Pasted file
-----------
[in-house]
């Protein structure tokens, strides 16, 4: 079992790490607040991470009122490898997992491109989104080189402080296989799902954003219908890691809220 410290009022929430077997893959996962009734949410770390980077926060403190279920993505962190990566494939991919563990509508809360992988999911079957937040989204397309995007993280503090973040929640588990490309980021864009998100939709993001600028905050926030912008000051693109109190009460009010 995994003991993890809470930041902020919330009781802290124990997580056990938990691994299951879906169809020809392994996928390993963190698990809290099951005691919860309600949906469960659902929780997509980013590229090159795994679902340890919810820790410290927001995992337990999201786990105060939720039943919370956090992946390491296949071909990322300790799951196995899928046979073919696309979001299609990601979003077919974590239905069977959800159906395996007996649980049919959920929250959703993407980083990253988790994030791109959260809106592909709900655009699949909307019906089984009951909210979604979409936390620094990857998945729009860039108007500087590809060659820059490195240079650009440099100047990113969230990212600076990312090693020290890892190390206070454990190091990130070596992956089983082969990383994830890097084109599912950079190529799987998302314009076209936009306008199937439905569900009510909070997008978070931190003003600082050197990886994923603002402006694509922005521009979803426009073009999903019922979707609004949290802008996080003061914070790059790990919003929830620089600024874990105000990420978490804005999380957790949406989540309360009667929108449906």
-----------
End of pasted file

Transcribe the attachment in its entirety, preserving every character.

[in-house]
């Protein structure tokens, strides 16, 4: 079992790490607040991470009122490898997992491109989104080189402080296989799902954003219908890691809220 410290009022929430077997893959996962009734949410770390980077926060403190279920993505962190990566494939991919563990509508809360992988999911079957937040989204397309995007993280503090973040929640588990490309980021864009998100939709993001600028905050926030912008000051693109109190009460009010 995994003991993890809470930041902020919330009781802290124990997580056990938990691994299951879906169809020809392994996928390993963190698990809290099951005691919860309600949906469960659902929780997509980013590229090159795994679902340890919810820790410290927001995992337990999201786990105060939720039943919370956090992946390491296949071909990322300790799951196995899928046979073919696309979001299609990601979003077919974590239905069977959800159906395996007996649980049919959920929250959703993407980083990253988790994030791109959260809106592909709900655009699949909307019906089984009951909210979604979409936390620094990857998945729009860039108007500087590809060659820059490195240079650009440099100047990113969230990212600076990312090693020290890892190390206070454990190091990130070596992956089983082969990383994830890097084109599912950079190529799987998302314009076209936009306008199937439905569900009510909070997008978070931190003003600082050197990886994923603002402006694509922005521009979803426009073009999903019922979707609004949290802008996080003061914070790059790990919003929830620089600024874990105000990420978490804005999380957790949406989540309360009667929108449906």